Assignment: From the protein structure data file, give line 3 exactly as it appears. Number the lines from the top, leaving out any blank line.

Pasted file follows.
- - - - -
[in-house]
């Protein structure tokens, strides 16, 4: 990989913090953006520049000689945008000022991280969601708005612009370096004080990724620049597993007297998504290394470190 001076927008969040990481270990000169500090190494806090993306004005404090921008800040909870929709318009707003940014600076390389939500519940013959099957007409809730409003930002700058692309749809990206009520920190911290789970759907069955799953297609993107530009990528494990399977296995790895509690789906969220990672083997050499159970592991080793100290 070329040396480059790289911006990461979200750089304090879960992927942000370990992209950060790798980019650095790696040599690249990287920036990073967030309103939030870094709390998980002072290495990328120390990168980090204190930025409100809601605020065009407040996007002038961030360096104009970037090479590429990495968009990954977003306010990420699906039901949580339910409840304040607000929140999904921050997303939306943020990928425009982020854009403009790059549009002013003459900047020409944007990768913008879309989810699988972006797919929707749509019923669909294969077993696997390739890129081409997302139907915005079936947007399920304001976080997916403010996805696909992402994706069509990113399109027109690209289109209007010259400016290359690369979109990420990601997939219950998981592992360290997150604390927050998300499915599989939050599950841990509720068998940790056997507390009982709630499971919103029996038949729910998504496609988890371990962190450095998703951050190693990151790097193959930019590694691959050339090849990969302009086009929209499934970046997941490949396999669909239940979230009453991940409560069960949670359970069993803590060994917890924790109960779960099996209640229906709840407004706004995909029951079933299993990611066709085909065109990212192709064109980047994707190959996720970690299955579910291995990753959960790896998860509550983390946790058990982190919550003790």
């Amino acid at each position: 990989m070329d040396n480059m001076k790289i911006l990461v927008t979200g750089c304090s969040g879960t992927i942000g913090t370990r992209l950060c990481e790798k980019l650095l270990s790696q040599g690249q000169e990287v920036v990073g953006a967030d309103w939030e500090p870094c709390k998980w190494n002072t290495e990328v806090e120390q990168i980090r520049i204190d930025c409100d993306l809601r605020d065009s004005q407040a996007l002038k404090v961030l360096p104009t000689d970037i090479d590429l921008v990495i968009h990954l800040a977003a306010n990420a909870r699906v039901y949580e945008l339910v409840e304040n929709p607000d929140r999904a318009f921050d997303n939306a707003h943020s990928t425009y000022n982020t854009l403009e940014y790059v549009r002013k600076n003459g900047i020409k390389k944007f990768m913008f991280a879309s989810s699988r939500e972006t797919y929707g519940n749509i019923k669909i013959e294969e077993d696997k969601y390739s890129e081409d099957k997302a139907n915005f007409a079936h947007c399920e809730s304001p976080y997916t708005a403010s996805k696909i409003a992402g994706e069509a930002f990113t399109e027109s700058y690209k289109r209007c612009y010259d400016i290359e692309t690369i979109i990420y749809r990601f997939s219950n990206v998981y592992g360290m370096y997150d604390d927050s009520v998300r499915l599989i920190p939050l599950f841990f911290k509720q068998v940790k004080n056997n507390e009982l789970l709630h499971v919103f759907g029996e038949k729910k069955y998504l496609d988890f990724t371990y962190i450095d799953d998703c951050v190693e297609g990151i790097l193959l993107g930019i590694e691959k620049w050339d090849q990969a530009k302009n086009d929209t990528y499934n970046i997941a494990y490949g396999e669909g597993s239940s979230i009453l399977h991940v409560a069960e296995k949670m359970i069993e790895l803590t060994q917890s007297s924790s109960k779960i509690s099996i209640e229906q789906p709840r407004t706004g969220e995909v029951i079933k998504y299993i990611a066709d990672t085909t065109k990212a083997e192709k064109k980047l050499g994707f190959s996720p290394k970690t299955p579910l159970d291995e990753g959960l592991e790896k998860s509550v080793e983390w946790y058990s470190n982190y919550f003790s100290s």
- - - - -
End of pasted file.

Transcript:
């Amino acid at each position: 990989m070329d040396n480059m001076k790289i911006l990461v927008t979200g750089c304090s969040g879960t992927i942000g913090t370990r992209l950060c990481e790798k980019l650095l270990s790696q040599g690249q000169e990287v920036v990073g953006a967030d309103w939030e500090p870094c709390k998980w190494n002072t290495e990328v806090e120390q990168i980090r520049i204190d930025c409100d993306l809601r605020d065009s004005q407040a996007l002038k404090v961030l360096p104009t000689d970037i090479d590429l921008v990495i968009h990954l800040a977003a306010n990420a909870r699906v039901y949580e945008l339910v409840e304040n929709p607000d929140r999904a318009f921050d997303n939306a707003h943020s990928t425009y000022n982020t854009l403009e940014y790059v549009r002013k600076n003459g900047i020409k390389k944007f990768m913008f991280a879309s989810s699988r939500e972006t797919y929707g519940n749509i019923k669909i013959e294969e077993d696997k969601y390739s890129e081409d099957k997302a139907n915005f007409a079936h947007c399920e809730s304001p976080y997916t708005a403010s996805k696909i409003a992402g994706e069509a930002f990113t399109e027109s700058y690209k289109r209007c612009y010259d400016i290359e692309t690369i979109i990420y749809r990601f997939s219950n990206v998981y592992g360290m370096y997150d604390d927050s009520v998300r499915l599989i920190p939050l599950f841990f911290k509720q068998v940790k004080n056997n507390e009982l789970l709630h499971v919103f759907g029996e038949k729910k069955y998504l496609d988890f990724t371990y962190i450095d799953d998703c951050v190693e297609g990151i790097l193959l993107g930019i590694e691959k620049w050339d090849q990969a530009k302009n086009d929209t990528y499934n970046i997941a494990y490949g396999e669909g597993s239940s979230i009453l399977h991940v409560a069960e296995k949670m359970i069993e790895l803590t060994q917890s007297s924790s109960k779960i509690s099996i209640e229906q789906p709840r407004t706004g969220e995909v029951i079933k998504y299993i990611a066709d990672t085909t065109k990212a083997e192709k064109k980047l050499g994707f190959s996720p290394k970690t299955p579910l159970d291995e990753g959960l592991e790896k998860s509550v080793e983390w946790y058990s470190n982190y919550f003790s100290s």